You probably know you have to wipe your old computers and smartphones clean before you sell, donate, or recycle them. After all, you don’t want to give whoever ends up with your secondhand gadget access your documents, login credentials, or any personal information.
Tagged With smarthome
Amazon, wanting everything and anything you do to have Alexa integrated into it, announced a smorgasbord of new stuff today. Some of it is interesting; some of it is just an update of the same smart home gear you already have. (Also interesting, don’t get me wrong, but you probably aren’t likely to buy a new Echo Dot if you’re satisfied with your current setup.)
Though more router manufacturers are making routers easier to set up and configure — even via handy little apps instead of annoying web-based interfaces — most people probably don't tweak many options after purchasing a new router. They log in, change the name and passwords for their Wi-Fi networks and call it a day.
If you're looking to kick your smart home sound system up a notch, here's a fun way to do it. With a little extra work and some RFID technology, you can build your own card-driven jukebox that's sure to impress at your next party.
Apple's Home app makes it easy to control all your smart home tech right from your iPhone, but because this is Apple we're dealing with, it also comes with some restrictions. The biggest drawback is that Home only works with a small subset of HomeKit-approved smart lights, switches and other gadgets.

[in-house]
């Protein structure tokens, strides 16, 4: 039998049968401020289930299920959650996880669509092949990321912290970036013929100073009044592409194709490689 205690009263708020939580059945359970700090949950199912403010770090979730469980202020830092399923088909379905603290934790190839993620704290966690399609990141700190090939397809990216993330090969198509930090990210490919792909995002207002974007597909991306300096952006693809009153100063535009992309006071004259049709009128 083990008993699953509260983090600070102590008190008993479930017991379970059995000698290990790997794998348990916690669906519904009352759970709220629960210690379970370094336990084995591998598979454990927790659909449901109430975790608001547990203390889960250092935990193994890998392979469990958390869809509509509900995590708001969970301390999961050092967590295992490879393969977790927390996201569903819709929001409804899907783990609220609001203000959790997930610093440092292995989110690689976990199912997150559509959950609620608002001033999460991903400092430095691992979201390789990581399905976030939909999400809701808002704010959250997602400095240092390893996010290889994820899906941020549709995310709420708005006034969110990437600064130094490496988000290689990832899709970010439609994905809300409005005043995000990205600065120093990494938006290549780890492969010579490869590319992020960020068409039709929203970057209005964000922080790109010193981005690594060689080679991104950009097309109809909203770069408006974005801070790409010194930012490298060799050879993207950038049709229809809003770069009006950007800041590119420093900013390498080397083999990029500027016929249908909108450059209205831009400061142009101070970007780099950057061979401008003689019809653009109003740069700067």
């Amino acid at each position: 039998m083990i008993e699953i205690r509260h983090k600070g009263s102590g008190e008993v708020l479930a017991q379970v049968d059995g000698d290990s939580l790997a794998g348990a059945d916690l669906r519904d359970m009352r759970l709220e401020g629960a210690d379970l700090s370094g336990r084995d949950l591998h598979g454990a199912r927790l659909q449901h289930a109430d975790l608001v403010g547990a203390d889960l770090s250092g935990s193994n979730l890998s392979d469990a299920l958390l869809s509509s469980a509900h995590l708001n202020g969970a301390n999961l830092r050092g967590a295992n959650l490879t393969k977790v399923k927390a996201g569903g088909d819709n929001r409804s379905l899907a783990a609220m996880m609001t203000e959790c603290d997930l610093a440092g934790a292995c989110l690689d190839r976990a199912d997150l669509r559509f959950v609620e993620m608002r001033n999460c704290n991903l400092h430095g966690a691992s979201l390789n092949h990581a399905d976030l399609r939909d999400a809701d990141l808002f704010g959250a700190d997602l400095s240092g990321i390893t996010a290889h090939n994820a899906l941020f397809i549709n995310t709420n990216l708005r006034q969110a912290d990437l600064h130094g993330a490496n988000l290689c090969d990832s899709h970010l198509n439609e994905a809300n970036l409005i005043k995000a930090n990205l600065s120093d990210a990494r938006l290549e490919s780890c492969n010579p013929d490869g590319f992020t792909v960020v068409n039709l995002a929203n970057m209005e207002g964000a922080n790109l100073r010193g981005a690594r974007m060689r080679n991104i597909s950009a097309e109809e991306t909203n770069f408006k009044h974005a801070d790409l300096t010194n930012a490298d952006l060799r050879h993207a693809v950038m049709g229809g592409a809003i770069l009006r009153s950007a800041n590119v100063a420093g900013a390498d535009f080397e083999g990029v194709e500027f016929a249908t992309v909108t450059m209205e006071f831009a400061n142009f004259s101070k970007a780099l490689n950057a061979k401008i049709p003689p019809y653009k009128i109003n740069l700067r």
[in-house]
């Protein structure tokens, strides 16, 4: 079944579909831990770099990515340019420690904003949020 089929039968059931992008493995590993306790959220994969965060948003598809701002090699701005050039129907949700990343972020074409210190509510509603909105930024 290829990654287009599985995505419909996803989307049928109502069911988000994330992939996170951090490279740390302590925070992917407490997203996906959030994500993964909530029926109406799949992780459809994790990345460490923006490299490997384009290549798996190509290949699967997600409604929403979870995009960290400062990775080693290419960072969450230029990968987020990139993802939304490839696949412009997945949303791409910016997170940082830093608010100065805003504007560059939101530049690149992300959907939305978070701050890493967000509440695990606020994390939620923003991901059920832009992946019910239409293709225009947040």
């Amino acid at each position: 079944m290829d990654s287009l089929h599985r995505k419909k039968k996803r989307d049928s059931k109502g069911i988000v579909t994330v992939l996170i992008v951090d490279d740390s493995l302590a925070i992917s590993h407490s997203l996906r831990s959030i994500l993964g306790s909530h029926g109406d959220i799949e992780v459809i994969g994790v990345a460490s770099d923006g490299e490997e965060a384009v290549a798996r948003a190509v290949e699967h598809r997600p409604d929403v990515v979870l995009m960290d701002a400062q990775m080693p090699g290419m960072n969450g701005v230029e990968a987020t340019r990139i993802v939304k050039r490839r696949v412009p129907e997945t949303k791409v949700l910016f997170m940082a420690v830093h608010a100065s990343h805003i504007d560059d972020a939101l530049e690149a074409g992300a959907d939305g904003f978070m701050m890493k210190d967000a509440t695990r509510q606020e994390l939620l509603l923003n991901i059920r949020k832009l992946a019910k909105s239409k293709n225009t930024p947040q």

Whether it's poorly reported stories of hacked Samsung TVs, sadly hilarious tales of hacked teddy bears, or even more bizarre claims about wiretapped microwaves, real, fake and overblown accounts of all the things that can happen with the devices we choose to connect to the internet dominate the news. We've brought this stupid future on ourselves.
I wanted dimmable lights in my apartment, but like most people, my lease won't let me mess with the electricals. I thought I was stuck until I found the the Philips Hue Dimmer Switch. It's cheap, gives you instant dimmable lights with little setup, and leaves the door open to cooler smart home gear in the future.
Getting started in the world of home automation may seem daunting, but it’s actually fairly simple. Depending on your goals, it can also be quite affordable, and even save you money over time. A smart home isn’t just some automatic lights either - there are loads of options to make day to day life that little bit easier.